Hikmet’s poetic portraits are drawn in communal settings, such as a train or a prison. The vivid collage of biographies are based on real characters whose lives the poet witnessed in a Bursa prison; they are not “generals, sultans, distinguished scientists or artists, beauty queens, murderers and billionaires,” but “workers, peasants and craftsmen, people whose fame had not spread beyond their factories, workshops, villages, or neighborhoods” (Human Landscapes, p. x). The hero of the Turkish War of Independence is not the publicly celebrated Atatiirk, but Ismail from Arhave, who rows his boat to death on a mission to deliver a machine gun for the resistance army. The hero of the Russian resistance to the Nazis is not Joseph Stalin, but Zoia, an 18-year-old partisan executed by the Nazis. Moreover, this epic of “little people” is written in lifelike vernacular dialogue rather than the florid language of eulogies for great men.

In a time of intense nationalism, when traditionalist poets and authors chose to construct a modern Turkish literature based on heroic themes from official national histories and epics, Hikmet preferred international heroes and the solidarity of commoners in global society. The poet moves above the boundaries imposed by nationalisms, his epic attempting to establish a lingua franca. A reflection of his devotion to communism, the poem becomes an international verse, integrating social realist themes with a romantic, even Utopian, tone. Ultimately Hikmet’s revolutionary poetry cannot be separated from his political ideology, through which he envisions humanity fighting for a better tomorrow.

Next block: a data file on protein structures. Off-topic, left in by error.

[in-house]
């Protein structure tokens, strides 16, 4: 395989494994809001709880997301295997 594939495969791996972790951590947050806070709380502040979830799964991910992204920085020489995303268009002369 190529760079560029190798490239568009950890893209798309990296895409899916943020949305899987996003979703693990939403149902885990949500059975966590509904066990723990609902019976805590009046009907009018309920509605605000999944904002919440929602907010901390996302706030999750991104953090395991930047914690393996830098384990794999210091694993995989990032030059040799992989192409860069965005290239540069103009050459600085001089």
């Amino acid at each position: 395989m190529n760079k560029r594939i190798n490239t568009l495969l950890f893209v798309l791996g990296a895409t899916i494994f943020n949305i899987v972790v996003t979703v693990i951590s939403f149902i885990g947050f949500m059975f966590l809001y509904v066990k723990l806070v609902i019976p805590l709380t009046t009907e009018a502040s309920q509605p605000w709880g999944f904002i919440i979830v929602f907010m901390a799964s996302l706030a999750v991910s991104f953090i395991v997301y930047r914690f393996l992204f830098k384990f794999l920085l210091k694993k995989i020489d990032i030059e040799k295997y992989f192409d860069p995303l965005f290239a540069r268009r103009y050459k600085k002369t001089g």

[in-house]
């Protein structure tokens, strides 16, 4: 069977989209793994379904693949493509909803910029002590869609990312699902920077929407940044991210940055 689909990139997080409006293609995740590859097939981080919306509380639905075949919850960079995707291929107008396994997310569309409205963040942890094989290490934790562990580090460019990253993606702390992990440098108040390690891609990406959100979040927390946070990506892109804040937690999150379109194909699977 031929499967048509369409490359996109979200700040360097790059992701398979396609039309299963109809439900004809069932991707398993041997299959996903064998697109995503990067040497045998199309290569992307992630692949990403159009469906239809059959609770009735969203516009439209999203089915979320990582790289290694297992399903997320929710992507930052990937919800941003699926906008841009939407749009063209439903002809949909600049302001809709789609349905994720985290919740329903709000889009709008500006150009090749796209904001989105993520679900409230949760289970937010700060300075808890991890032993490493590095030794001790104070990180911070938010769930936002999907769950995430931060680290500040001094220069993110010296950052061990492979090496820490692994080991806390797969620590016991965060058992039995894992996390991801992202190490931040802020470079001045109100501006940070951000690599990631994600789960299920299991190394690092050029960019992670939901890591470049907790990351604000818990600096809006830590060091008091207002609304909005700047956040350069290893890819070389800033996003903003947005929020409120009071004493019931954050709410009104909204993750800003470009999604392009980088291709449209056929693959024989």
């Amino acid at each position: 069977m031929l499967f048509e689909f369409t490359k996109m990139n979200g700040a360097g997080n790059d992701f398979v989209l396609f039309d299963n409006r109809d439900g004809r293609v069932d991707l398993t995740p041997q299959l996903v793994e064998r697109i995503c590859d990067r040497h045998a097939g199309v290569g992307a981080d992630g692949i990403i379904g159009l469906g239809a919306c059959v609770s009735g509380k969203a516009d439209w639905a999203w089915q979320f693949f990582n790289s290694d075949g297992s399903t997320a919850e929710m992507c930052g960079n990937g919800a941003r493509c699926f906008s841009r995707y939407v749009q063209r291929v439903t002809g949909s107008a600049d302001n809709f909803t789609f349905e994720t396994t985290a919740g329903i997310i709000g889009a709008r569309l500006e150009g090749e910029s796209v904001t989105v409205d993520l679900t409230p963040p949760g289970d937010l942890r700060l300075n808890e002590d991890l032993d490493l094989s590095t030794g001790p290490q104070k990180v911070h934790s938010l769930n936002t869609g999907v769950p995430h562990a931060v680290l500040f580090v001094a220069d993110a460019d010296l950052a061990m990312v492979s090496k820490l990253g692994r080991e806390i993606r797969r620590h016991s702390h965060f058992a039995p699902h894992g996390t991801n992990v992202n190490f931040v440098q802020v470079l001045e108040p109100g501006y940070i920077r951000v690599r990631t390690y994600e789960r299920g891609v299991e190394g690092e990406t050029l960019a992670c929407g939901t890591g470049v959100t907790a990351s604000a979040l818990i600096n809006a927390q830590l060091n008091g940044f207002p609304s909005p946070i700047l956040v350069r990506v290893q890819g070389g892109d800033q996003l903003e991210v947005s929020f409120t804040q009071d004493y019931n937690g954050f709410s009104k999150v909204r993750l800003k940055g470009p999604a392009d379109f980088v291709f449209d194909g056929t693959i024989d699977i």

In fact, Hikmet’s unique originality as a poet appears in every component of his poetics: technique, themes, and language. He is the first of the modern Turkish poets to introduce free verse and broken-off lines (or waves) to express details of mundane lives, and emphasize the fluent and conversational tone of language. Hikmet employs elements of spoken Turkish, such as vowel harmony (which endows the spoken language with a musical harmony) and inflection (which enables one to extend verbal repetition in sound while changing the meaning) to create resonance. His waves appear as a loose, one might say, an unordered or free-ranging typography that spreads in ladderlike style over the page, conveying an energetic spirit. The line breaks reflect the abruptness of street vernacular, supporting the use of ordinary people and their take on events as legitimate epic material.